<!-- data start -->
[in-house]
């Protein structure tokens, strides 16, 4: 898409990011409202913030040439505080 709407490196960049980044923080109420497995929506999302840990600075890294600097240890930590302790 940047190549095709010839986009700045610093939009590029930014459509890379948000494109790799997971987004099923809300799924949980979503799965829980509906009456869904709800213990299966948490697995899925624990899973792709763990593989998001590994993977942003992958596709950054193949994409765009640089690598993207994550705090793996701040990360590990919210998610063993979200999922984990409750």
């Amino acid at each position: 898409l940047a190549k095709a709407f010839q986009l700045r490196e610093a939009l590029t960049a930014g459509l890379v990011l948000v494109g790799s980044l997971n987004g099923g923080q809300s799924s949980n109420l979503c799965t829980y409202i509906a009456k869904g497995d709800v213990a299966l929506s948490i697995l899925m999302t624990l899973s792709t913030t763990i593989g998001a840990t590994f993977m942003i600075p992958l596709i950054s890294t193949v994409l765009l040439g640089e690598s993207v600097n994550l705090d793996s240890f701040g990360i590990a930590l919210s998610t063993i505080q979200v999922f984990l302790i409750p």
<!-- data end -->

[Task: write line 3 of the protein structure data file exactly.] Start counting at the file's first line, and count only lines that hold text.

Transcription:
């Amino acid at each position: 898409l940047a190549k095709a709407f010839q986009l700045r490196e610093a939009l590029t960049a930014g459509l890379v990011l948000v494109g790799s980044l997971n987004g099923g923080q809300s799924s949980n109420l979503c799965t829980y409202i509906a009456k869904g497995d709800v213990a299966l929506s948490i697995l899925m999302t624990l899973s792709t913030t763990i593989g998001a840990t590994f993977m942003i600075p992958l596709i950054s890294t193949v994409l765009l040439g640089e690598s993207v600097n994550l705090d793996s240890f701040g990360i590990a930590l919210s998610t063993i505080q979200v999922f984990l302790i409750p």